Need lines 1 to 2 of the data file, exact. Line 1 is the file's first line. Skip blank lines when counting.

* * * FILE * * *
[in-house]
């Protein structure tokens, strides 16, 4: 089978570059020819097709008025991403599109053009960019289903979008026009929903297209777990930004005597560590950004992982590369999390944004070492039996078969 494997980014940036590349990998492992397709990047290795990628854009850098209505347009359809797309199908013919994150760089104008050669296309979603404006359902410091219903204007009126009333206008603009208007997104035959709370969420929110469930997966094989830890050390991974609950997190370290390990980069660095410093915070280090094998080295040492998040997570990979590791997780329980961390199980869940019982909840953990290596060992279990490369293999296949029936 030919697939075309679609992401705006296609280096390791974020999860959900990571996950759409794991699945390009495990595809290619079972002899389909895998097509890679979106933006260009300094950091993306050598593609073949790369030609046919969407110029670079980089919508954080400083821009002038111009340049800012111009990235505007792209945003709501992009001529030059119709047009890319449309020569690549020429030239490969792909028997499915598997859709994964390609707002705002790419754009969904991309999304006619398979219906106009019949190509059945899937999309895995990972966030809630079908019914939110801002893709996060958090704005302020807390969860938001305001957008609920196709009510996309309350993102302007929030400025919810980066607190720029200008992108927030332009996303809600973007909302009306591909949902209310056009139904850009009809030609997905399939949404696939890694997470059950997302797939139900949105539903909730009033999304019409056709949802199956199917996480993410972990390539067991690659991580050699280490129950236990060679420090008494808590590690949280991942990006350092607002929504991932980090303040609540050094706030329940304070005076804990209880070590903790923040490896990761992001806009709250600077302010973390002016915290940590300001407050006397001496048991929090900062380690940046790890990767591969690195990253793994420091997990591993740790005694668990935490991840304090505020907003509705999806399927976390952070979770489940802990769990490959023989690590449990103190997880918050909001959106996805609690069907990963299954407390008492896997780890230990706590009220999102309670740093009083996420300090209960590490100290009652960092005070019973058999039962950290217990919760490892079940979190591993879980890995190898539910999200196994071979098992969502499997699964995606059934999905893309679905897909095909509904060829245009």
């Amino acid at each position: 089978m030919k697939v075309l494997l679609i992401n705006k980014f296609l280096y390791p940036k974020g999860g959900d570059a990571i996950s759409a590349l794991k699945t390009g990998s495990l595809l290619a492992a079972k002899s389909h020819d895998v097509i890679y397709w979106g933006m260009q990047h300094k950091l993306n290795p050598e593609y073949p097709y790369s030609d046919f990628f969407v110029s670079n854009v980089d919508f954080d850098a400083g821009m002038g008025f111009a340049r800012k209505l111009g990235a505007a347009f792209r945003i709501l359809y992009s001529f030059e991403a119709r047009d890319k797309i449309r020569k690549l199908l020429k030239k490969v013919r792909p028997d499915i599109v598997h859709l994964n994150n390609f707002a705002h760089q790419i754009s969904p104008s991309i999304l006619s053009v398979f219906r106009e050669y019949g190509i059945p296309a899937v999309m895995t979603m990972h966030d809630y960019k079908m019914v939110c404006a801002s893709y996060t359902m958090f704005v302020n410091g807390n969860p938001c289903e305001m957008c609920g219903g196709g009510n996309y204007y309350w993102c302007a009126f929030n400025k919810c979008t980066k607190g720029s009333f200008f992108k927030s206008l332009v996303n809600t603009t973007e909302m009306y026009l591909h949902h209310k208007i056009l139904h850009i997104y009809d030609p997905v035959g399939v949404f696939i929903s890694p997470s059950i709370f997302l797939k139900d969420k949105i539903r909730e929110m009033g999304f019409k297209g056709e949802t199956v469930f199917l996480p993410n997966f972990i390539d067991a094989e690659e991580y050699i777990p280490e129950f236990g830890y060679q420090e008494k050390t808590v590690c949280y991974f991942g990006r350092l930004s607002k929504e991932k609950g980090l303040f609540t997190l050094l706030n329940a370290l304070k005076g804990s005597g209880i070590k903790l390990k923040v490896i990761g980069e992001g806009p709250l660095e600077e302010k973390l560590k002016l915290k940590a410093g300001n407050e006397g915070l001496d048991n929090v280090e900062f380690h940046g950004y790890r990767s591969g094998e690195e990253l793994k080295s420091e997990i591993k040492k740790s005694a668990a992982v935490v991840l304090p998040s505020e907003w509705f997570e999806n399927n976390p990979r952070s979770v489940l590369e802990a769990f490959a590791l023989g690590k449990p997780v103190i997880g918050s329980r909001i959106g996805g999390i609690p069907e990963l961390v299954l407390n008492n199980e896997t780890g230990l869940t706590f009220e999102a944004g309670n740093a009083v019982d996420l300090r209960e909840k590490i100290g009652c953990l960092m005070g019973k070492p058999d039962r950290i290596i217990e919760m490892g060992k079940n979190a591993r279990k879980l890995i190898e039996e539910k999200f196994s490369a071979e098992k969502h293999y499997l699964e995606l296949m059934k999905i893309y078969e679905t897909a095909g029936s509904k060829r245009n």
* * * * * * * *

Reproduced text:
[in-house]
């Protein structure tokens, strides 16, 4: 089978570059020819097709008025991403599109053009960019289903979008026009929903297209777990930004005597560590950004992982590369999390944004070492039996078969 494997980014940036590349990998492992397709990047290795990628854009850098209505347009359809797309199908013919994150760089104008050669296309979603404006359902410091219903204007009126009333206008603009208007997104035959709370969420929110469930997966094989830890050390991974609950997190370290390990980069660095410093915070280090094998080295040492998040997570990979590791997780329980961390199980869940019982909840953990290596060992279990490369293999296949029936 030919697939075309679609992401705006296609280096390791974020999860959900990571996950759409794991699945390009495990595809290619079972002899389909895998097509890679979106933006260009300094950091993306050598593609073949790369030609046919969407110029670079980089919508954080400083821009002038111009340049800012111009990235505007792209945003709501992009001529030059119709047009890319449309020569690549020429030239490969792909028997499915598997859709994964390609707002705002790419754009969904991309999304006619398979219906106009019949190509059945899937999309895995990972966030809630079908019914939110801002893709996060958090704005302020807390969860938001305001957008609920196709009510996309309350993102302007929030400025919810980066607190720029200008992108927030332009996303809600973007909302009306591909949902209310056009139904850009009809030609997905399939949404696939890694997470059950997302797939139900949105539903909730009033999304019409056709949802199956199917996480993410972990390539067991690659991580050699280490129950236990060679420090008494808590590690949280991942990006350092607002929504991932980090303040609540050094706030329940304070005076804990209880070590903790923040490896990761992001806009709250600077302010973390002016915290940590300001407050006397001496048991929090900062380690940046790890990767591969690195990253793994420091997990591993740790005694668990935490991840304090505020907003509705999806399927976390952070979770489940802990769990490959023989690590449990103190997880918050909001959106996805609690069907990963299954407390008492896997780890230990706590009220999102309670740093009083996420300090209960590490100290009652960092005070019973058999039962950290217990919760490892079940979190591993879980890995190898539910999200196994071979098992969502499997699964995606059934999905893309679905897909095909509904060829245009």